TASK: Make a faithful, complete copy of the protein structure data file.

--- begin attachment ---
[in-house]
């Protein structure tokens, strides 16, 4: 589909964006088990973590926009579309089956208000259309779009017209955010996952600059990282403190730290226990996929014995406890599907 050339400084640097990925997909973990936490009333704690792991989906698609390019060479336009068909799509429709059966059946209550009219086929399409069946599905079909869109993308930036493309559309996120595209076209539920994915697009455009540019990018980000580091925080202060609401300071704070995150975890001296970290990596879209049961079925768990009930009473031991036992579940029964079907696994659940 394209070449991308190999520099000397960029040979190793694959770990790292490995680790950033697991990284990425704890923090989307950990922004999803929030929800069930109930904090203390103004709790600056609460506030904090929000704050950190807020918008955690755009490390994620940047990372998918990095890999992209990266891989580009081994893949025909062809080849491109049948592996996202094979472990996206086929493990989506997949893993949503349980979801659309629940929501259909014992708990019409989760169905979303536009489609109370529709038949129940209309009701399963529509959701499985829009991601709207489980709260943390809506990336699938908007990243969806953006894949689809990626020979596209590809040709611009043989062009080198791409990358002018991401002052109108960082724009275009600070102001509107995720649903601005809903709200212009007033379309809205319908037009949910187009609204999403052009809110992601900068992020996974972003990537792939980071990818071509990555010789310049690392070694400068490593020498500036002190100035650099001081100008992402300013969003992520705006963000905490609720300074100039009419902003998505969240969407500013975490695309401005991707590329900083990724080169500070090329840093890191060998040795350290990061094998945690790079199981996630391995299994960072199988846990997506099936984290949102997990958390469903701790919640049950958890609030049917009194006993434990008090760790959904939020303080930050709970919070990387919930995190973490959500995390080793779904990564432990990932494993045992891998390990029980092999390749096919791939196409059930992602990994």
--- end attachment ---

[in-house]
């Protein structure tokens, strides 16, 4: 589909964006088990973590926009579309089956208000259309779009017209955010996952600059990282403190730290226990996929014995406890599907 050339400084640097990925997909973990936490009333704690792991989906698609390019060479336009068909799509429709059966059946209550009219086929399409069946599905079909869109993308930036493309559309996120595209076209539920994915697009455009540019990018980000580091925080202060609401300071704070995150975890001296970290990596879209049961079925768990009930009473031991036992579940029964079907696994659940 394209070449991308190999520099000397960029040979190793694959770990790292490995680790950033697991990284990425704890923090989307950990922004999803929030929800069930109930904090203390103004709790600056609460506030904090929000704050950190807020918008955690755009490390994620940047990372998918990095890999992209990266891989580009081994893949025909062809080849491109049948592996996202094979472990996206086929493990989506997949893993949503349980979801659309629940929501259909014992708990019409989760169905979303536009489609109370529709038949129940209309009701399963529509959701499985829009991601709207489980709260943390809506990336699938908007990243969806953006894949689809990626020979596209590809040709611009043989062009080198791409990358002018991401002052109108960082724009275009600070102001509107995720649903601005809903709200212009007033379309809205319908037009949910187009609204999403052009809110992601900068992020996974972003990537792939980071990818071509990555010789310049690392070694400068490593020498500036002190100035650099001081100008992402300013969003992520705006963000905490609720300074100039009419902003998505969240969407500013975490695309401005991707590329900083990724080169500070090329840093890191060998040795350290990061094998945690790079199981996630391995299994960072199988846990997506099936984290949102997990958390469903701790919640049950958890609030049917009194006993434990008090760790959904939020303080930050709970919070990387919930995190973490959500995390080793779904990564432990990932494993045992891998390990029980092999390749096919791939196409059930992602990994």